If violence is sanctioned by society in some circumstances, then the people who commit violence are sometimes the delegates of society.

The need for ritual sacrifice and the sacrificial nature of warfare was more explicit in the past, for example among the Aztecs (La Barre). An Aztec soldier might give his life in a ritual sacrifice or in battle, and would make sacrifices of his vanquished foes. This was explicit and there is no need to search for underlying economic motives (though people do). In our own time, warfare still serves a sacrificial function, though our economic theories of war greatly obscure this.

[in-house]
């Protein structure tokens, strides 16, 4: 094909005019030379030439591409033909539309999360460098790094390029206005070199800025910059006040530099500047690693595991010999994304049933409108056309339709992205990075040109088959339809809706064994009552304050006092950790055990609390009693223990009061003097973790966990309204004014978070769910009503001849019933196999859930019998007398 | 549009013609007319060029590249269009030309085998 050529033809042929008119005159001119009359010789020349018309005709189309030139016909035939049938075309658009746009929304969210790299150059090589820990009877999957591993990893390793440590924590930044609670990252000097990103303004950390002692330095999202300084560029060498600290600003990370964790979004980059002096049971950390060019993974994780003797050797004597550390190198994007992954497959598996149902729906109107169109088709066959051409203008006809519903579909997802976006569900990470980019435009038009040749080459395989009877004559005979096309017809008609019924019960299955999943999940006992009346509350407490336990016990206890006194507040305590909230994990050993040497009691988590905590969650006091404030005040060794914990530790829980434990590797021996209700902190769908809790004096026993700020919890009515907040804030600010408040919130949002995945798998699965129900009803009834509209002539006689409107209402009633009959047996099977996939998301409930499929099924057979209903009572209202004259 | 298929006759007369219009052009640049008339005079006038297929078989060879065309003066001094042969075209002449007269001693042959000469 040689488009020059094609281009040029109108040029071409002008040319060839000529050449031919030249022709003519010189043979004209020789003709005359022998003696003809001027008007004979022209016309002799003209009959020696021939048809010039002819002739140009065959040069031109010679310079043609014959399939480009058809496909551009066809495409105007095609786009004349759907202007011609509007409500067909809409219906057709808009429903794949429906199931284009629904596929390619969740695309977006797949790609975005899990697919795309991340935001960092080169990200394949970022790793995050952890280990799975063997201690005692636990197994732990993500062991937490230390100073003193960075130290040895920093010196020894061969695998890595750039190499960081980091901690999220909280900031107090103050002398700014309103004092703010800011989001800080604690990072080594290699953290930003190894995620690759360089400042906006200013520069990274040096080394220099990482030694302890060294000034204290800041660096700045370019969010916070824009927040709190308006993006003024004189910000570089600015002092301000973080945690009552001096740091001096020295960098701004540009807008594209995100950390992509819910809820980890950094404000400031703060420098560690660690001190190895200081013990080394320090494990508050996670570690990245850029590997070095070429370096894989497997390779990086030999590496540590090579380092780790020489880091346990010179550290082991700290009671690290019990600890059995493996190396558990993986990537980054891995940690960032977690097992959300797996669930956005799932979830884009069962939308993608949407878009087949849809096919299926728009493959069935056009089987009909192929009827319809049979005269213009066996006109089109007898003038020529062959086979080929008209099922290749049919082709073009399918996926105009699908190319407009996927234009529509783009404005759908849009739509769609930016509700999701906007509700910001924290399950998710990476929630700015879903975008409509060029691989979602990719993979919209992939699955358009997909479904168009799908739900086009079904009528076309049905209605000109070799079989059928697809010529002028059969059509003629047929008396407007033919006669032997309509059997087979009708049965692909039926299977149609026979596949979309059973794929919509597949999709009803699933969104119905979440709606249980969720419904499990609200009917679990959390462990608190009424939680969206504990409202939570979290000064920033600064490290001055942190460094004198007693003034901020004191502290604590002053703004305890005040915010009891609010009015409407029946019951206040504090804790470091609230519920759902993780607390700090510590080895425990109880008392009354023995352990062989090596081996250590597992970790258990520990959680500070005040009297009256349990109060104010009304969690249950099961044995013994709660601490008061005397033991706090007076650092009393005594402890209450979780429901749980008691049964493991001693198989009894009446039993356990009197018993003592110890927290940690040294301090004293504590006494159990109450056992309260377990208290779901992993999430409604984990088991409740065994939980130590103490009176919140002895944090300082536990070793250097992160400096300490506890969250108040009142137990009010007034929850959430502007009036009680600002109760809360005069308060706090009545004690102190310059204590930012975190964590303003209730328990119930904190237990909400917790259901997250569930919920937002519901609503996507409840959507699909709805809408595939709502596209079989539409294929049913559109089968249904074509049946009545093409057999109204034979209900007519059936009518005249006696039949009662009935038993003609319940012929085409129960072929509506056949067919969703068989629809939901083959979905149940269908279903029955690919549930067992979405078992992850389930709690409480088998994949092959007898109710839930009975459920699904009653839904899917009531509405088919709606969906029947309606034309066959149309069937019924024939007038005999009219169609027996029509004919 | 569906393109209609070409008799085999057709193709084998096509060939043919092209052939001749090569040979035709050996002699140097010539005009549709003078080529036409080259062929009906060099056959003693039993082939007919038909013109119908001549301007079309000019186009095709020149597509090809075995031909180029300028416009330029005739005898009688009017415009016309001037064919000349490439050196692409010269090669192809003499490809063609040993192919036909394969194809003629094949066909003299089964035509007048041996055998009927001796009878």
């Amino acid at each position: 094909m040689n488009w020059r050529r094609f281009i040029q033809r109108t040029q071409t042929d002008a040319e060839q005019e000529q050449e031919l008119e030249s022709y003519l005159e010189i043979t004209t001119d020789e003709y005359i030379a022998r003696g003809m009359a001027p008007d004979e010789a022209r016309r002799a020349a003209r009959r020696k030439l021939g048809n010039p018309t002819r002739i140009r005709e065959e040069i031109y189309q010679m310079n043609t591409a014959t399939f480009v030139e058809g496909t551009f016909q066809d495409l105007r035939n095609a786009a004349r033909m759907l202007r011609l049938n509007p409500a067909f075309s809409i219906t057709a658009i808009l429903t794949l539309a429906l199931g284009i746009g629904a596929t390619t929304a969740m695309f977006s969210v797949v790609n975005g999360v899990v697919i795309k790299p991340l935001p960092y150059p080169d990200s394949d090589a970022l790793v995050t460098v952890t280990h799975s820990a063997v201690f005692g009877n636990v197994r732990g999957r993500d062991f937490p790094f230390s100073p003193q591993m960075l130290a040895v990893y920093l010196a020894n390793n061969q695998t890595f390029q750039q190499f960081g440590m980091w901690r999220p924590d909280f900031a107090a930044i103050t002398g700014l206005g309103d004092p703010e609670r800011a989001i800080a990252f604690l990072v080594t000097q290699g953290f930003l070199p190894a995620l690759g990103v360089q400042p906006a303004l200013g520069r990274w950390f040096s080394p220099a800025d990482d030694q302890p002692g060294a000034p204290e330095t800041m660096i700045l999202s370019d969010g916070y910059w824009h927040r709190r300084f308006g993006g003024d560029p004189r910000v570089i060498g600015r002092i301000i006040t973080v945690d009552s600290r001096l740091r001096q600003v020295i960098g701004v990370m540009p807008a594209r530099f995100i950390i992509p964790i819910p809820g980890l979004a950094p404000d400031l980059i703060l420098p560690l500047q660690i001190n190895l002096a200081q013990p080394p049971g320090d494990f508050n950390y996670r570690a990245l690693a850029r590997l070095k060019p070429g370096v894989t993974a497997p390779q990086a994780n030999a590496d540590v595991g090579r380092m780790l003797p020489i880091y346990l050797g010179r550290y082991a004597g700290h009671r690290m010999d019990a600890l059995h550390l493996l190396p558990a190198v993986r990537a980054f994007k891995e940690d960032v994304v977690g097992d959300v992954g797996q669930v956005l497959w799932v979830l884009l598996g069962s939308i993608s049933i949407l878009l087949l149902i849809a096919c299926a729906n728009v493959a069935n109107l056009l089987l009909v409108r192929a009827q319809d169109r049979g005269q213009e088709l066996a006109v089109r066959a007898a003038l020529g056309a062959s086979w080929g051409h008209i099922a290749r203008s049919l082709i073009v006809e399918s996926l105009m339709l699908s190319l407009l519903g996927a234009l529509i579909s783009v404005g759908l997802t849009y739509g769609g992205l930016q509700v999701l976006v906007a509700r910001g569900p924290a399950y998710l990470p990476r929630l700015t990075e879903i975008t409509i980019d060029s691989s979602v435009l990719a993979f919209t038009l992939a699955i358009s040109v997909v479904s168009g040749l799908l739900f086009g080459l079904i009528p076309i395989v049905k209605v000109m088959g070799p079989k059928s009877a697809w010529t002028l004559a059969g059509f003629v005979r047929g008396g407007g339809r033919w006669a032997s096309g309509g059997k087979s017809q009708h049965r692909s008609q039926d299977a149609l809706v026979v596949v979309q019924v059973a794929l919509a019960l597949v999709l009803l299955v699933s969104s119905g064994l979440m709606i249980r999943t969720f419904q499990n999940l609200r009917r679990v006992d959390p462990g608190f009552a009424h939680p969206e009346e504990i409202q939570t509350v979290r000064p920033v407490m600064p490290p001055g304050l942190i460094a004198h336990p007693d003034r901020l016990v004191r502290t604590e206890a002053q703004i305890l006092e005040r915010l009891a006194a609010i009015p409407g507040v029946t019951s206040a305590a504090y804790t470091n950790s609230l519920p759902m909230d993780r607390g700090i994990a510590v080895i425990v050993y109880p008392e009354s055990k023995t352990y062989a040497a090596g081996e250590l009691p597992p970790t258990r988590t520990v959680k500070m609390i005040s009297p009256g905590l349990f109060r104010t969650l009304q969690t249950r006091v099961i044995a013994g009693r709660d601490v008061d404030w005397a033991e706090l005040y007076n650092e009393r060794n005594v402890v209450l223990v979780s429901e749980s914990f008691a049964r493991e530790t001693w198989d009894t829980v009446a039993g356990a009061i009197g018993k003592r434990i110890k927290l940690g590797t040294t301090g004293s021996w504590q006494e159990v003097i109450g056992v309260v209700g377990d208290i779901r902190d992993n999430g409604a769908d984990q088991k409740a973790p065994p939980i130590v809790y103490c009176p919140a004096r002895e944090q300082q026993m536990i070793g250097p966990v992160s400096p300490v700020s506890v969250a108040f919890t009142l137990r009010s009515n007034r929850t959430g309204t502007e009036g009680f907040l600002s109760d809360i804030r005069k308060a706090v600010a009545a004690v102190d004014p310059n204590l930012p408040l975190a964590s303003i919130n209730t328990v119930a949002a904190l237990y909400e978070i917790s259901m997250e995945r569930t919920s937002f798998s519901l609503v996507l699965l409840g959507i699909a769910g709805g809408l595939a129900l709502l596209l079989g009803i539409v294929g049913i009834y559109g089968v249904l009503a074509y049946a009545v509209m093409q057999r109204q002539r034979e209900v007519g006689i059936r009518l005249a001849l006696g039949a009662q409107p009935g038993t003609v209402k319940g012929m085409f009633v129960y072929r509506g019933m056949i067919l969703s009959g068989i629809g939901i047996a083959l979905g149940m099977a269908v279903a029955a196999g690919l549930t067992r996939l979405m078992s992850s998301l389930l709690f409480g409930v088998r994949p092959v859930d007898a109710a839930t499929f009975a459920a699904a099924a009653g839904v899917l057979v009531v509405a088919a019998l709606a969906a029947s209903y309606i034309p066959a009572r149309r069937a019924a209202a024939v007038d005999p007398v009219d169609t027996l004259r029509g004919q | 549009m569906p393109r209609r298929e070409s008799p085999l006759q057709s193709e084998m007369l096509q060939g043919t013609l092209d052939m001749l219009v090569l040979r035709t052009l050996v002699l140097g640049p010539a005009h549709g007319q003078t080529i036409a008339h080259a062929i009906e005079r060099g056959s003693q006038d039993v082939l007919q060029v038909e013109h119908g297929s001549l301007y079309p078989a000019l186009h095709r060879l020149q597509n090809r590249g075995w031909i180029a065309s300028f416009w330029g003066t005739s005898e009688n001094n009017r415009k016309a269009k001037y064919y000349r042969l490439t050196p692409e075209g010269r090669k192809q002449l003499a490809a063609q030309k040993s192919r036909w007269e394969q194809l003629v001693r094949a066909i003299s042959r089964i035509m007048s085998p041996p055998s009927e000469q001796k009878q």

Now let us consider how a soldier (or anybody)--either a run of the mill soldier or a war criminal--who kills can go home, be affectionate with his family, and then return to duty and kill again.


Dissociation

People who have dissocaitive identity disorder (DID, formerly multiple personality disorder or MPD), have alter personalities which are usually unaware of each other. The host personality will experience periods of blackout when the alters are manifest.

Most of us are not so extreme in our dissociation, but we do experience dissociative states. For example, driving to work on "automatic pilot." When you arrive at work, you hardly remember the drive. Our language is full of expressions like, "I wasnít myself; Iím a different person at work; my mind wandered," etc.

Martha Stout gives a classic example of this: